Bomb Accident. I was practising sniping. Moore killed & Lieut. Robinson & Cooke wounded. (1).
BELLANCOURT. Battalion Training.
28th Feb. BOMB ACCIDENT:
The following CASUALTIES caused by accident:- KILLED: 983 Pte Hough W.; Died Of Wounds, 7986 Sgt Rooker S.;
WOUNDED; Capt W. E. Moore*; Lt P.W. Robinson*; Lt J.P. Thorne; 2/ Lt J.E.M. Cooke*; C.S.M. 8360 Cartwright A.H.; 9603 Cpl. Betteridge J. 9865 Pte Hingley W.; 9489 Pte Burne J.G.; 9643 Pte Timms H.; 921 Pte White A. 9677 Pte Leach F.; 8007 Sgt Pritchard G. Slightly wounded remained at duty. Pte Whitehouse W.
APPENDIX III. ‘An accident occurred on the morning of the 28th February 1916, whereby the undermentioned Officers and Other Ranks met with their injuries.
Whilst the No 1 Platoon of the 1/5 South Staffordshire Regt were engaged in Grenade throwing (2) in which practice live grenades were used, Sergt G. Pritchard, No 8007, a qualified bomber withdrew the pin of a No 5 Mills Grenade preparatory to throwing same. Immediately on withdrawal of the pin the Grenade exploded in Sgt Pritchard’s hand. No blame attached to any person present at the time of the accident.‘
9.30am. Battalion marched to new billets at OCCOCHES (3).
FEBRUARY CASUALTIES. KILLED 1; D.O.W. 1; WOUNDED 12 ; Slightly wounded remained at duty 1. TOTAL 15.
Signed: H. LORD, Major Cmdg 1/5th South Staffordshire Regt. 1/3/16.
Pte Bertie Hibbett’s ‘Little Book of Words & Doings’ is invaluable in providing details not found elsewhere, but here there is a discrepancy regarding the Bomb Accident. He records the death of Capt. W.E. Moore, whereas the Staffs War Diary records he was wounded. No record in CWGC of his having died later of wounds.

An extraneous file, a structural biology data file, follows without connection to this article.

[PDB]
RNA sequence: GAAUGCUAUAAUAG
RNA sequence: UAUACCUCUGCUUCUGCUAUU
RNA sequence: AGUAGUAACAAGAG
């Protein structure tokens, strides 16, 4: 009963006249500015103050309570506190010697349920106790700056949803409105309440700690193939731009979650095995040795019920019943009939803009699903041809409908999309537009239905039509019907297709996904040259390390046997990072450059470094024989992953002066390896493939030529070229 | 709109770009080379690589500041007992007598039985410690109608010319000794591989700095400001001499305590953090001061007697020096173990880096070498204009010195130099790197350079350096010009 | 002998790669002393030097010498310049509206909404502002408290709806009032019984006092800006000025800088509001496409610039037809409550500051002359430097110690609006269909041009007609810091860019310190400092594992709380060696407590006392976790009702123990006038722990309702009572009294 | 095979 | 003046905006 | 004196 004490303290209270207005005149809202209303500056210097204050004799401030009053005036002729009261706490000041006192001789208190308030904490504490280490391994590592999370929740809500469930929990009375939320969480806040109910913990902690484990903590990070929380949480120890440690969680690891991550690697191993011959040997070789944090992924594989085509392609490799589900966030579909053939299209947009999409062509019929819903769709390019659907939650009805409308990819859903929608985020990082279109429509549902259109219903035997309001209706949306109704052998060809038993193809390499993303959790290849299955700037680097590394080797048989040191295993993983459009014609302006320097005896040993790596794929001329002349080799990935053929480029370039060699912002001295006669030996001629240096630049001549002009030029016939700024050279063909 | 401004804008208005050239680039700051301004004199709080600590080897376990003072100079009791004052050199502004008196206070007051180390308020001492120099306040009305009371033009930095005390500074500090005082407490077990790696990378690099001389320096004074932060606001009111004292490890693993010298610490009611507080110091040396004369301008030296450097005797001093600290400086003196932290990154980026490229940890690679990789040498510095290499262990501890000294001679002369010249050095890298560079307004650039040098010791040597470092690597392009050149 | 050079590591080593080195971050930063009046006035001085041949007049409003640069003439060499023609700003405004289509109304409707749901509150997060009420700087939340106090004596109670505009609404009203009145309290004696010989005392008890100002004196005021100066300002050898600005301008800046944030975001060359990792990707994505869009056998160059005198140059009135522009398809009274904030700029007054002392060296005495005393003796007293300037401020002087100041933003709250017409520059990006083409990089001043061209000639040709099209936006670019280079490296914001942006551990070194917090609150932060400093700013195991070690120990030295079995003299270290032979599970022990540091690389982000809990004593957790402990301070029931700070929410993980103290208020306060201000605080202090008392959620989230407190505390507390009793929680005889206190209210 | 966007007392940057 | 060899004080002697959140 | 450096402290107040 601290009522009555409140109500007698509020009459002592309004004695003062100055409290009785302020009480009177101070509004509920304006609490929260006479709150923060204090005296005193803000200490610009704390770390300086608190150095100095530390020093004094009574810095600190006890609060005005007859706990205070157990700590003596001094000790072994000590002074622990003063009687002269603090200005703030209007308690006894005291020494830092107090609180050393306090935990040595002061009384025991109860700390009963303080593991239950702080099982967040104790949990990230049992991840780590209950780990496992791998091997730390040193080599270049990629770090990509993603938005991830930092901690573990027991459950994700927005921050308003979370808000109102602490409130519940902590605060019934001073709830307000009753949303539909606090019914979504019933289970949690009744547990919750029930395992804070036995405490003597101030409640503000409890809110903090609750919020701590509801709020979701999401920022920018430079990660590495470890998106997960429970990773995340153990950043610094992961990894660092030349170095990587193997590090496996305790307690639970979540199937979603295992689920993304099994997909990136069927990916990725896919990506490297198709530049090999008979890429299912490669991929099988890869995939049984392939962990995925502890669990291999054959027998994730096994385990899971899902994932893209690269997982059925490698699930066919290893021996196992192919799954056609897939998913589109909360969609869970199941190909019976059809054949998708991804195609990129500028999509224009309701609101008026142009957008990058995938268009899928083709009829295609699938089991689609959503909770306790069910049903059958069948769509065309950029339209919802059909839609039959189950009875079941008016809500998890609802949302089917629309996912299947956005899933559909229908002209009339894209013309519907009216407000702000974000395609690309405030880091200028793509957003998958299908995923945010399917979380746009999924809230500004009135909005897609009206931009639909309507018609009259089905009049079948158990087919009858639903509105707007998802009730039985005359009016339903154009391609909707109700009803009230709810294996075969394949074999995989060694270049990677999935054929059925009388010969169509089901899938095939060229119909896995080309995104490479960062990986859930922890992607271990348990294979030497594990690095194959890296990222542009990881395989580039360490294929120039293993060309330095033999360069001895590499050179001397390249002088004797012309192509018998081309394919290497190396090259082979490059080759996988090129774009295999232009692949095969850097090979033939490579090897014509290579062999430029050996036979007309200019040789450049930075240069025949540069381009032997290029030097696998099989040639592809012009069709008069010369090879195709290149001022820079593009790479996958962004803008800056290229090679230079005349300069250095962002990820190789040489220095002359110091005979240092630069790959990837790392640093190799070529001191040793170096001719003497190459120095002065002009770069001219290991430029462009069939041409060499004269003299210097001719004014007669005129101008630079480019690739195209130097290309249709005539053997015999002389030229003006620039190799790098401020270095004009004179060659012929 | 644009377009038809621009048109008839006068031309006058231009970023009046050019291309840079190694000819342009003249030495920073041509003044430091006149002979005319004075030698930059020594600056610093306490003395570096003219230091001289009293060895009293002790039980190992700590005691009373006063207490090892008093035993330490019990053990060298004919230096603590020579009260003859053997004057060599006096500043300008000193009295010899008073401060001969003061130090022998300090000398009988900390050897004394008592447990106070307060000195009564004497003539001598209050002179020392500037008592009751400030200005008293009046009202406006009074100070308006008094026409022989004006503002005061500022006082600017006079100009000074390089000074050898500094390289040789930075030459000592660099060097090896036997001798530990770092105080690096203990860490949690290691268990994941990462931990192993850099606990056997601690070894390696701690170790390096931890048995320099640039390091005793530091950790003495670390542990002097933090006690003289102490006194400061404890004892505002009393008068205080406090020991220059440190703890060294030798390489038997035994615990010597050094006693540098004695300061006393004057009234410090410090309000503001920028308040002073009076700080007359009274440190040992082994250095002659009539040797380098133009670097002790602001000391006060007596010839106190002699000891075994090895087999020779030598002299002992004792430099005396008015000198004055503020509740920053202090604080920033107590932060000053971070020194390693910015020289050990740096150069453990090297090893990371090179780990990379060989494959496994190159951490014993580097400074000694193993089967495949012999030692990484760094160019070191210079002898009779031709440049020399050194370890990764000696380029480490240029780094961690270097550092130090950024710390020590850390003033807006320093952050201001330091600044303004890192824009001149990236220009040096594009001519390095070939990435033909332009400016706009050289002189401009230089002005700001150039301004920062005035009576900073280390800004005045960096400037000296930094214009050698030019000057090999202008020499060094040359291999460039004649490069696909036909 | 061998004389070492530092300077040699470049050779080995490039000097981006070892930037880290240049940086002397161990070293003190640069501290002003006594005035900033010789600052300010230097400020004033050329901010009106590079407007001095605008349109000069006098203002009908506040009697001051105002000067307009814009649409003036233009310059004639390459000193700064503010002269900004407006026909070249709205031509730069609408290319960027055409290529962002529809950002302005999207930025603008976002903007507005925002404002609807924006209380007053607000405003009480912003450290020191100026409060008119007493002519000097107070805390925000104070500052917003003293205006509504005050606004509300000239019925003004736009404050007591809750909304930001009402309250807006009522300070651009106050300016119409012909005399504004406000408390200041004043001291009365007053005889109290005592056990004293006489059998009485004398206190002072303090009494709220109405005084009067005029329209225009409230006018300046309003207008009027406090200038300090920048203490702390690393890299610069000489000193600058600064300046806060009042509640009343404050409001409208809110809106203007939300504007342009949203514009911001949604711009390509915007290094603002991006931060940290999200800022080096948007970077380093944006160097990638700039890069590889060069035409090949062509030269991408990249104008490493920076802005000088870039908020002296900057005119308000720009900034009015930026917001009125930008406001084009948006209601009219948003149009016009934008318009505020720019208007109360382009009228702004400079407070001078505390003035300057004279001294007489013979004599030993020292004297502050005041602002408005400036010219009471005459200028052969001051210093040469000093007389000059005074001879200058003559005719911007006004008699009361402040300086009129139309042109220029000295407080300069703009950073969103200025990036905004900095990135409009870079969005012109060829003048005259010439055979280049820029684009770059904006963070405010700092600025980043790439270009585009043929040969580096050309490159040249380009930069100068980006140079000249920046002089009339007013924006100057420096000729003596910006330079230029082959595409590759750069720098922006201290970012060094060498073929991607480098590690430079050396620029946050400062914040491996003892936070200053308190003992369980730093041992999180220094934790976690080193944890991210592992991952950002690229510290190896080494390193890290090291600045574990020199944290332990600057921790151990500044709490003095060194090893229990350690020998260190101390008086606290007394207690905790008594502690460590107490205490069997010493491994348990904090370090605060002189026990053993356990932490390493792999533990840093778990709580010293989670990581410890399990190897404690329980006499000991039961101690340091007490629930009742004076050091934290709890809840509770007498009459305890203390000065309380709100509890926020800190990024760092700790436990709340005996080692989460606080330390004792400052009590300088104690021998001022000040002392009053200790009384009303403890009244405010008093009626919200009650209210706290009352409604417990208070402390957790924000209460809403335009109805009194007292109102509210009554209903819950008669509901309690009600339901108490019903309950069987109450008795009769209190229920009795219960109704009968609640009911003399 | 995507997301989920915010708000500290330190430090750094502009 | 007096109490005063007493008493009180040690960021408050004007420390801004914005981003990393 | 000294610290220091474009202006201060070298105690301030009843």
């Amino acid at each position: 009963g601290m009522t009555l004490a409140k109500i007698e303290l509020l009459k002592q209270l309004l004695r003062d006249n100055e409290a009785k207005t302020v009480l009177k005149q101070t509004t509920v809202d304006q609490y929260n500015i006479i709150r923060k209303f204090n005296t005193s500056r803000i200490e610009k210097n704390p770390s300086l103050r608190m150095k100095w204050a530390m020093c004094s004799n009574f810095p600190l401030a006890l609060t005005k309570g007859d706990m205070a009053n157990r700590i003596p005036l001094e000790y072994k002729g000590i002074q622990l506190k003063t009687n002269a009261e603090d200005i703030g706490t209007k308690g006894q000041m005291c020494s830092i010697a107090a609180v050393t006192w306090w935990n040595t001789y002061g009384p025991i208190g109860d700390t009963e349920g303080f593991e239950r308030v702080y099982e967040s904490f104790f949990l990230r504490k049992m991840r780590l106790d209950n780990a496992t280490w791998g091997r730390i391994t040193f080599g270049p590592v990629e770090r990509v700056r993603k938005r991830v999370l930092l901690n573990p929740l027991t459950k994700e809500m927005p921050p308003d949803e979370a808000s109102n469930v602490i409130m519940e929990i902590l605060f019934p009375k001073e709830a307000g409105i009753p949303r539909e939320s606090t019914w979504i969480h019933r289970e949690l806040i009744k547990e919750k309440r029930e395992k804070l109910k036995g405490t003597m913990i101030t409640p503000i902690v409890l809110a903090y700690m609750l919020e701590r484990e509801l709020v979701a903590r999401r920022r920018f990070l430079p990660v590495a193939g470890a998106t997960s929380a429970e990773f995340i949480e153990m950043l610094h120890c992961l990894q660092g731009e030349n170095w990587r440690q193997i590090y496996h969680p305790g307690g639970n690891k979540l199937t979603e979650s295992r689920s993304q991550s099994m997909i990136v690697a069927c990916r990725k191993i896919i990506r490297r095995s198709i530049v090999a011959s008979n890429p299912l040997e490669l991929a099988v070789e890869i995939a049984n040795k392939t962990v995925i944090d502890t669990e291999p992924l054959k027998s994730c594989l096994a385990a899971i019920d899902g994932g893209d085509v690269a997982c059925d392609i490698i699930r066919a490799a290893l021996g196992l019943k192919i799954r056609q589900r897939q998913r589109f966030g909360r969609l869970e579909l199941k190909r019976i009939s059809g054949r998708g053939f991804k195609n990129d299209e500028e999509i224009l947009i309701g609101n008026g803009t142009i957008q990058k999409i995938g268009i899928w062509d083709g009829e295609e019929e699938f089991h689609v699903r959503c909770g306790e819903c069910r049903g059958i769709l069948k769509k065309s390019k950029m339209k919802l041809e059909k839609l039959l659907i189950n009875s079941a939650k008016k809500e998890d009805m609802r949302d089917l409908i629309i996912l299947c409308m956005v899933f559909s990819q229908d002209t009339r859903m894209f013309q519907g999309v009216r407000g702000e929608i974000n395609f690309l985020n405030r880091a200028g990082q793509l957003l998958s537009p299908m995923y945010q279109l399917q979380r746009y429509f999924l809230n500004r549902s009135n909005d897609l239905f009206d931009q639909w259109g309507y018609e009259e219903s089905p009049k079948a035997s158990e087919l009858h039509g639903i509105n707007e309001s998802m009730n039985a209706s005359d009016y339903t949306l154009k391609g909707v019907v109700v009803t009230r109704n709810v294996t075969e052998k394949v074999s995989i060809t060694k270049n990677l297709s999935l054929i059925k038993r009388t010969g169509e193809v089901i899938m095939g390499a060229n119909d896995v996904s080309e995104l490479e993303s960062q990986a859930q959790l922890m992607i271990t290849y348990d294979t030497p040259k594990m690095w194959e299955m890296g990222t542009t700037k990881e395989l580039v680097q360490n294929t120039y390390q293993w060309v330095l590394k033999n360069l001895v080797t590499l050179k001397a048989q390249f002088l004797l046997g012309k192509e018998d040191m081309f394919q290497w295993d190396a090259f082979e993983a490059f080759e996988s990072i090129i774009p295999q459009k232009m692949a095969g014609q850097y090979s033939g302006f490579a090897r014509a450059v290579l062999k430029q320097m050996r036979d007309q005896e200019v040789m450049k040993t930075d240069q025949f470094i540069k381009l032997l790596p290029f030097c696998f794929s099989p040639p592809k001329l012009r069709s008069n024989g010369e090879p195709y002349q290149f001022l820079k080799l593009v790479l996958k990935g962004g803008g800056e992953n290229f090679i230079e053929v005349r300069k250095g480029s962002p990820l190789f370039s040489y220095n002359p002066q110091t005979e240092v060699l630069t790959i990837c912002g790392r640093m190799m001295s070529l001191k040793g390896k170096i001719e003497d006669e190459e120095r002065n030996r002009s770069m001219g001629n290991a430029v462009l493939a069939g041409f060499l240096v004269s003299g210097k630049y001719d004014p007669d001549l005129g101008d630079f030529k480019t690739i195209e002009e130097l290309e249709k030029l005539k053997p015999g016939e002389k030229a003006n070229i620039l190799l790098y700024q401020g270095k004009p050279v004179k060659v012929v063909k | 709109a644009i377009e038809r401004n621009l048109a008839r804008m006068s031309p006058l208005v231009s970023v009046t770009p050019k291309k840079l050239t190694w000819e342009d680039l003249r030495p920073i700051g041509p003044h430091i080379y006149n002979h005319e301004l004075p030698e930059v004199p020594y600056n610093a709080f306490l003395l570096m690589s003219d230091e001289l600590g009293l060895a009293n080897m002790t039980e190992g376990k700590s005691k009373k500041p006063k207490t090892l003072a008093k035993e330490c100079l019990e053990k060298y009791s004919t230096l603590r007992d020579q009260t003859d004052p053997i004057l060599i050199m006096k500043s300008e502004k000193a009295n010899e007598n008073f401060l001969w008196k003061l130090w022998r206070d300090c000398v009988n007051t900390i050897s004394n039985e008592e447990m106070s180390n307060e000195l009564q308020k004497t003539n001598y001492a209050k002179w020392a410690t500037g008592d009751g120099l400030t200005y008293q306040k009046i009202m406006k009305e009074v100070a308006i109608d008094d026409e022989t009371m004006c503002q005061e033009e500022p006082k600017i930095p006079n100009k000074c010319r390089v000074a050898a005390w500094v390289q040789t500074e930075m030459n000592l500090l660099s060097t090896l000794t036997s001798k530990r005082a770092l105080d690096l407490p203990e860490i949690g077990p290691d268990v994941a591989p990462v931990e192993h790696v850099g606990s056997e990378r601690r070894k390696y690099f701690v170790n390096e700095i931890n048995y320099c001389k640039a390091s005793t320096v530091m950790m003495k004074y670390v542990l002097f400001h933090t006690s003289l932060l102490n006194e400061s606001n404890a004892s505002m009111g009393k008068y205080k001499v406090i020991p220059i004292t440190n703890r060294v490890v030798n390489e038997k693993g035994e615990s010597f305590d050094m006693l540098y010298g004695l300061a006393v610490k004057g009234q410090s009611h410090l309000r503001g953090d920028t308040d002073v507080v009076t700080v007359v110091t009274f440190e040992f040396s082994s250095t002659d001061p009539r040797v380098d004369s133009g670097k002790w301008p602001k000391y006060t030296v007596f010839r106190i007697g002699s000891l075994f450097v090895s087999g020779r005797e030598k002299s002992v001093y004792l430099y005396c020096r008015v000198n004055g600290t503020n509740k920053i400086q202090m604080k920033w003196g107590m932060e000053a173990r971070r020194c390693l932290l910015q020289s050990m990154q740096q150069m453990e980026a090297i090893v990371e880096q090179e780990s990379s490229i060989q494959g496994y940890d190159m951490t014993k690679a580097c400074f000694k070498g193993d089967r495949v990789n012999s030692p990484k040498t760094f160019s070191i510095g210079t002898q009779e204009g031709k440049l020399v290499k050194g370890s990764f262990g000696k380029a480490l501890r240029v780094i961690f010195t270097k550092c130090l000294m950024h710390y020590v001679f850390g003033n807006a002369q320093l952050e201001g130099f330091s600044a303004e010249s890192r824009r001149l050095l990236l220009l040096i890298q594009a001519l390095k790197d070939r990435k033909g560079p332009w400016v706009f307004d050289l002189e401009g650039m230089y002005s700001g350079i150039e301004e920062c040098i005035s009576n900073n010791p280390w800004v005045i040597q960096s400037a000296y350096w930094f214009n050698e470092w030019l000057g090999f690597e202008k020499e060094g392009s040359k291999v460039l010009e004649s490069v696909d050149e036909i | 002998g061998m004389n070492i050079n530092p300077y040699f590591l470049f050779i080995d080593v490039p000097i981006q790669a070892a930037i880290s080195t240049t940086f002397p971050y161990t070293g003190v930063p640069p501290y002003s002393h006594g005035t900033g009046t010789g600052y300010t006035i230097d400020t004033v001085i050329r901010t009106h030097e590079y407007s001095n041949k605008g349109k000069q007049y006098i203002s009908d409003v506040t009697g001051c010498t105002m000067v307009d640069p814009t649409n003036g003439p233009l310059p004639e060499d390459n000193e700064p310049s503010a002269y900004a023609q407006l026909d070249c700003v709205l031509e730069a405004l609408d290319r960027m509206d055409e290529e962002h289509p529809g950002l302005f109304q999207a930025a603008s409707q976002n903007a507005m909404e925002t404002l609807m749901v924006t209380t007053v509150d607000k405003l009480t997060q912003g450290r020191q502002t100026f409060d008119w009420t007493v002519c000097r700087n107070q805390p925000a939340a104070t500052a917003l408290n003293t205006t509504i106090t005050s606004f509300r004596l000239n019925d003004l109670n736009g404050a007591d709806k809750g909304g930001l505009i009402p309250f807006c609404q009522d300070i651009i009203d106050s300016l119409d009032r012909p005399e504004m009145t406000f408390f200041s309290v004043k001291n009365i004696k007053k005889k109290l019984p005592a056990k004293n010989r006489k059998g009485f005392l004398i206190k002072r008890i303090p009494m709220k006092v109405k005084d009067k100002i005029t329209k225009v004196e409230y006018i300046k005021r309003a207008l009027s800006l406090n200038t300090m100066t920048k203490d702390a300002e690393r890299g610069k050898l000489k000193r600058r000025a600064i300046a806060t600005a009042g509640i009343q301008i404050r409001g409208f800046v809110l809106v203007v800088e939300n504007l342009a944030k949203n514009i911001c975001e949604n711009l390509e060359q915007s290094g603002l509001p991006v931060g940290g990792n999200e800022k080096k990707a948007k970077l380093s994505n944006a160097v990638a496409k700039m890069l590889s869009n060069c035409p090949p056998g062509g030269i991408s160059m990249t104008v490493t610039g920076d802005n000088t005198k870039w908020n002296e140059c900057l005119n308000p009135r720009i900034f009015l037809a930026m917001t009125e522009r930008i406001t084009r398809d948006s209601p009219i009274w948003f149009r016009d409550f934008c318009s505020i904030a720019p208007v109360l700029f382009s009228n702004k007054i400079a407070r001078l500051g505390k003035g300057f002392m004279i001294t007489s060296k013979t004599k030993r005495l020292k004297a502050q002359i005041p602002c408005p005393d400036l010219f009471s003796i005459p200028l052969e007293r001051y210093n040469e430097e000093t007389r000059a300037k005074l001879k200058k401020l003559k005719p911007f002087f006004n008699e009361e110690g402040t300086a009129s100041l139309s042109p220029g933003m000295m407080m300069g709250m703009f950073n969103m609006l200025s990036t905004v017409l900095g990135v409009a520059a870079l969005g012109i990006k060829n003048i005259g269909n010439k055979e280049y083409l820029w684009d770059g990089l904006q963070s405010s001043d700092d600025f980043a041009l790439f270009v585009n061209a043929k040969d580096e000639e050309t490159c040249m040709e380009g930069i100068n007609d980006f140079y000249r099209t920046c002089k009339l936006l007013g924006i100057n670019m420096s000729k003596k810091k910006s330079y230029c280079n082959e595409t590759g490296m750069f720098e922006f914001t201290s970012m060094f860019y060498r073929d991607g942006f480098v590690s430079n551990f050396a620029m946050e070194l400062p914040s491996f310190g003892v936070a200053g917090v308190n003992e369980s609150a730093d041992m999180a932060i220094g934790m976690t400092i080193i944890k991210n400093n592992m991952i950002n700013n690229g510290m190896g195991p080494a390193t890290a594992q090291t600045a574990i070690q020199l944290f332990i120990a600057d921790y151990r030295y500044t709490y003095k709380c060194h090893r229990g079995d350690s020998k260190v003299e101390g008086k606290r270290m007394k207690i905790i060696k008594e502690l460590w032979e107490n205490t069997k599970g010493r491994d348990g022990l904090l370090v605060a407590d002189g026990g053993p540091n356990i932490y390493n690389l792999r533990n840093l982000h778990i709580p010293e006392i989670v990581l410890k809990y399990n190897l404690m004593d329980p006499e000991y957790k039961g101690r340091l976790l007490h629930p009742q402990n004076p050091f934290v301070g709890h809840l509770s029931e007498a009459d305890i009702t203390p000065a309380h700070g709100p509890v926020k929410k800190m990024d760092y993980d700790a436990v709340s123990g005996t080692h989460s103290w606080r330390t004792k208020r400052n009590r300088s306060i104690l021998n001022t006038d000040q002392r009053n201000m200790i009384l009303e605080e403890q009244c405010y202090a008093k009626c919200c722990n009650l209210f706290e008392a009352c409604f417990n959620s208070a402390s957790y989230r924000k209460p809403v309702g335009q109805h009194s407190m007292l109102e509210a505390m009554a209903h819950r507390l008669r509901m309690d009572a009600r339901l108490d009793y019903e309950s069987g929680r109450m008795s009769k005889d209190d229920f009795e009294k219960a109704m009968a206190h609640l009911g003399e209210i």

(1) Capt W.E. Moore. Captain of 1/5th South Staffords ‘C’ Company (Serjeant Sydney Hibbett’s Coy). Lieutenant P.W. Robinson is mentioned in Letter dated 9th/10th December 1915. Lieutenant J.E.M. Cooke is mentioned in Letter 21st Nov. 1915. Pte Bertie would have known these men since he enlisted in August 1914.
(2) British Mills No 5 Grenade (designed by William Mills, Munitions Factory, Birmingham, Feb.1915). No 23 Grenade could be attached by a rod to a rifle to increase the length of throw.
The Hales Hand or Mexican Grenade must be thrown high in the air for its canvas tail to point the grenade head-first into the ground. (Designed Feb.1915, by Martin Hale, Cotton Powder Co. Faversham Kent) <https://<www.museumoftechnology.org.uk> and <https://www.en-wikipedia.org>
(3) Occoches: a 23 mile march east-northeast of Abbeville, N. France.
NEXT POST: 2nd MAR 1916.